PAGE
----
Archive for the ‘Historic Essex’ Category

Totally, unabashedly, irreversibly seduced

In Adirondacks, Boathouse, Carriage Barn, Daily Munge, Historic Essex, House, Ice House, Lake Champlain, Renovation & Rehabilitation on July 19, 2011 at 5:56 pm

Today’s question from Al Katkowsky‘s Question of the Day book was the perfect invitation to reflect on Rosslyn Redux, the “big picture”!

What should you definitely not have done that turned out okay anyway?

In the summer of 2006 I definitely should not have purchased a dilapidated, almost two hundred year old house in Essex, New York. Definitely not. Not if I wanted to stay sane, solvent or married. Not if I wanted to do anything else in my life except for renovating, babysitting contractors, and nurturing this handsome old house back to life…

But I was totally, unabashedly, irreversibly seduced by Rosslyn, a sagging-but-still-stately, almost two century year old property on the Adirondack shores of Lake Champlain. My new bride and I swapped Manhattan for North Country bliss.

Our plan? Renovate a home. Grow a garden. Plant an orchard. Raise a dog. Swim, sail, ski, hike, bike and live happily ever after.

Or not…

Over a hundred carpenters, tradesmen and artisans later; over four times our budget and planned timeline later; and over countless marriage-testing misadventures later we finally finished our renovation. In time for the biggest flood in over two centuries to swamp our boathouse and waterfront for two months…

We should definitely not have undertaken this wildly ambitious project. But we did. And it turned out okay anyway. So far!

Check out for a vicarious plunge into the idiosyncrasies (and absurdities) of our renovation, marriage and North Country life.

Haying with Draft Horses at Full and By Farm

In Adirondacks, Champlain Valley, Daily Munge, Historic Essex, What's the story?, Where's Rosslyn? on June 22, 2011 at 7:35 pm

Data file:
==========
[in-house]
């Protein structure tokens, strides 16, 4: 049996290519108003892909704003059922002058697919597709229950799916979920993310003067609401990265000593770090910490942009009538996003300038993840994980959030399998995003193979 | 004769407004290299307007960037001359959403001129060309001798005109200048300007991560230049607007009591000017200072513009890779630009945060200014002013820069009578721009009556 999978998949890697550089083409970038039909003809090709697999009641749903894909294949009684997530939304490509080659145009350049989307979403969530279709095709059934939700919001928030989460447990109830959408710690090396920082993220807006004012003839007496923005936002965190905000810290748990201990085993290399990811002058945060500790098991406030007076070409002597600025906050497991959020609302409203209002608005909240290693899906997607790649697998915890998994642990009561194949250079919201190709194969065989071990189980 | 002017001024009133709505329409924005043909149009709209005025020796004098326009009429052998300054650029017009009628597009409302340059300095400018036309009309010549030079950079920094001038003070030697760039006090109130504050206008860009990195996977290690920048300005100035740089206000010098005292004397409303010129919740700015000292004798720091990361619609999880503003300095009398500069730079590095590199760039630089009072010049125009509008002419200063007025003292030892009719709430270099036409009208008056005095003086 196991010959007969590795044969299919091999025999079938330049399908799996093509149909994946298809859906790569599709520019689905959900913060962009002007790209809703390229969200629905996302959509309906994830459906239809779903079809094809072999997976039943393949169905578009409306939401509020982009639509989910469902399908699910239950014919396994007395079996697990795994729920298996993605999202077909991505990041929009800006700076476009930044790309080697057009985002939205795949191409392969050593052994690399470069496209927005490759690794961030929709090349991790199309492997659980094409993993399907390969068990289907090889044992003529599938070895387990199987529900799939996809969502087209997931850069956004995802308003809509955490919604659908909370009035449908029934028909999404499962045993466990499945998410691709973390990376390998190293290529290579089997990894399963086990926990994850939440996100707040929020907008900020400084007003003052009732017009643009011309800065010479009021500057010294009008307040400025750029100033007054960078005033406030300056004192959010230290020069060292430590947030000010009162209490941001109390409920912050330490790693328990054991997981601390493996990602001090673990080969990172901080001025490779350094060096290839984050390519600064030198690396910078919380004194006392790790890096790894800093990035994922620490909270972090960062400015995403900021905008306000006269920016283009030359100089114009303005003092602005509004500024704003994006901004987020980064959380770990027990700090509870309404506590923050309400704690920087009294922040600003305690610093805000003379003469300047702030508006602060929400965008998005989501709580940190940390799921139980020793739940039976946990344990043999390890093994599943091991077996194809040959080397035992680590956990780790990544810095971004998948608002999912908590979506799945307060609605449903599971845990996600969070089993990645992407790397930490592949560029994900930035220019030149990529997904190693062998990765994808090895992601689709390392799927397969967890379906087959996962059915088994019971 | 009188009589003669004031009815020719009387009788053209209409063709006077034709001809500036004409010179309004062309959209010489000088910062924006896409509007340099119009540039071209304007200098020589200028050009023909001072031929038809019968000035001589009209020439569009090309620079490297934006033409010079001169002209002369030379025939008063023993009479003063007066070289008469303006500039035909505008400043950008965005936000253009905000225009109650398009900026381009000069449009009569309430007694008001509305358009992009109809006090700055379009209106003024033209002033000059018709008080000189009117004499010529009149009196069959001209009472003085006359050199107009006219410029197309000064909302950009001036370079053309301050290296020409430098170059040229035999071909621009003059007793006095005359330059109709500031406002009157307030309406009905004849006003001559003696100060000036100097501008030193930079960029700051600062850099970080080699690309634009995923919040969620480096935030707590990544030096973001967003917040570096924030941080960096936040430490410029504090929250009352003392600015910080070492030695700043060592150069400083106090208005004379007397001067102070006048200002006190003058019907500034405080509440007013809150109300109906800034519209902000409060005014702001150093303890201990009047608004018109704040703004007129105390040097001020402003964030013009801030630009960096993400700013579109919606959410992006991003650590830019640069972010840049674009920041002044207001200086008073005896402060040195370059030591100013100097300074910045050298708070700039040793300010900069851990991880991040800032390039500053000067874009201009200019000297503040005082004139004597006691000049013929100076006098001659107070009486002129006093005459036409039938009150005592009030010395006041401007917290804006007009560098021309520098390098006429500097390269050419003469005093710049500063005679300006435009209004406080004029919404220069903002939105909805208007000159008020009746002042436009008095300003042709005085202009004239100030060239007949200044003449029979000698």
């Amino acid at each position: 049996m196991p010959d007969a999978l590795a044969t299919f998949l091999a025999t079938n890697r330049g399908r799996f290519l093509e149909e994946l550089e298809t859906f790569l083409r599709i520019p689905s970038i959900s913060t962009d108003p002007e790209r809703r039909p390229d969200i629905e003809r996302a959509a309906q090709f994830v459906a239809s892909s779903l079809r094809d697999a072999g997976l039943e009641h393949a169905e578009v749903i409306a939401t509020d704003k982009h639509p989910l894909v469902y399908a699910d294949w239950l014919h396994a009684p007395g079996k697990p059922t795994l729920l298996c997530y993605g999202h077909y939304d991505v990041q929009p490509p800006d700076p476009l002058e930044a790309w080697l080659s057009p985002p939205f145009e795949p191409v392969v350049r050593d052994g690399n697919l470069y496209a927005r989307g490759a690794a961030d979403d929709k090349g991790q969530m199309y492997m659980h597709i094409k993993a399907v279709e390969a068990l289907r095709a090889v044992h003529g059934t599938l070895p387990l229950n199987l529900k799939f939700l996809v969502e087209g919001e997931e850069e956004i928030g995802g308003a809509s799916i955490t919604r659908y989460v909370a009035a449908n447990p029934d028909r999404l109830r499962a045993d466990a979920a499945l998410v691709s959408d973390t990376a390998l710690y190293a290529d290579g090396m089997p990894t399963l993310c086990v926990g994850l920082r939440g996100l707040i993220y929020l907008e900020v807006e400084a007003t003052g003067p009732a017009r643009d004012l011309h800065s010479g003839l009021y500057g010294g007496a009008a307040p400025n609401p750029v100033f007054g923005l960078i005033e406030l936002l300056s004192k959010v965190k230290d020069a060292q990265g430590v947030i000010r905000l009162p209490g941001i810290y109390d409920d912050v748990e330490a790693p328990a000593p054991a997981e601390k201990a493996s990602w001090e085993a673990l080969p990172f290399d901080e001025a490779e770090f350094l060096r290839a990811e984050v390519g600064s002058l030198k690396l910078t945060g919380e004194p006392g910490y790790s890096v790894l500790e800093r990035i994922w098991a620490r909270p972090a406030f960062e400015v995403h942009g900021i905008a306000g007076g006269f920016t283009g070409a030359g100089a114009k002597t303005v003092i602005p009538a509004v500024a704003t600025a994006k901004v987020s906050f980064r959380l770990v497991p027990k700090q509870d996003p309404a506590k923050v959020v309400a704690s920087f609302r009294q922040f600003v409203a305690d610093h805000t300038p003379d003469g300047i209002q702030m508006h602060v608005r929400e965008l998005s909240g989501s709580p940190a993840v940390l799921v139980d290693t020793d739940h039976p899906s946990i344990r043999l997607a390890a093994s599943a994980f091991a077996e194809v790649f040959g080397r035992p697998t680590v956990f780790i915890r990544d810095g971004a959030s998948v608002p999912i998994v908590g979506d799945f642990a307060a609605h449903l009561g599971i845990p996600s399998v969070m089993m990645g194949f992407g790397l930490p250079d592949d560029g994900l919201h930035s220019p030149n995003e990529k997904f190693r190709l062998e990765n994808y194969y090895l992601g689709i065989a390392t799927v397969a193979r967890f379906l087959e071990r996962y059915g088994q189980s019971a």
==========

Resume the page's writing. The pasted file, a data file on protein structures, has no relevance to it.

Another spectacular day in Essex! Perfect summer days mean great gardens, and soon enough I’ll be posting a garden update to show you how well the tomatoes, eggplants, peppers and Brussels sprouts are doing. But first I’d like to introduce you to one of the lifestyle luxuries we’re able to enjoy as Essex residents. Please meet Sara Kurak and James Graves of Full and By Farm.

We pick up our farm share every Thursday evening, and Sara emails the farm members in the morning to let us know what to expect. I’m including last week’s note in its earthy entirety below, and the video tells a little piece of the haying story described in in her note. I hope you enjoy both! Here’s the Full and By Farm note for June 17, 2011.

We are trucking right along this week—moving animals, planting crops, harvesting, weeding, cutting hay, cutting soap, building wagons, enjoying the moderately warm sunshine. This is our first year cutting our own hay and the learning and preparation curves have been steep. Given the uncertain weather predictions for the week and all of our new-to-us equipment we decided to cut one small field on Tuesday and get the process down before going for it whole hog. We took Abby and Lightning out on the horse-drawn mower, selecting the smallest field, but coincidentally the steepest and least rectangular. They took it on like champs, despite several problems with the mower, and the sneaking suspicion that lots of sharp scissors are following right at one’s heels. James is out now tedding the field, we plan to rake, bale, pick-up and unload all TODAY. Hay wagon building has largely been a late night activity. If we seem a little shell-shocked at pick-up tonight, please be nice, it’s been a long day and week.

The vegetables are perking up and getting green out in the fields. Our current harvests however are still being hampered by the earlier mud season issues of poor germination and cloudy skies, followed by the really hot week which caused the soggy, stressed out plants to bolt. All this to say that we are starting to harvest a little bit of a lot of things. Great news on the variety front, but hard to divide up 40 ways. We’re getting creative though and offering up some fun stuff at the share tonight and as well as sweet things to nibble on while picking them up.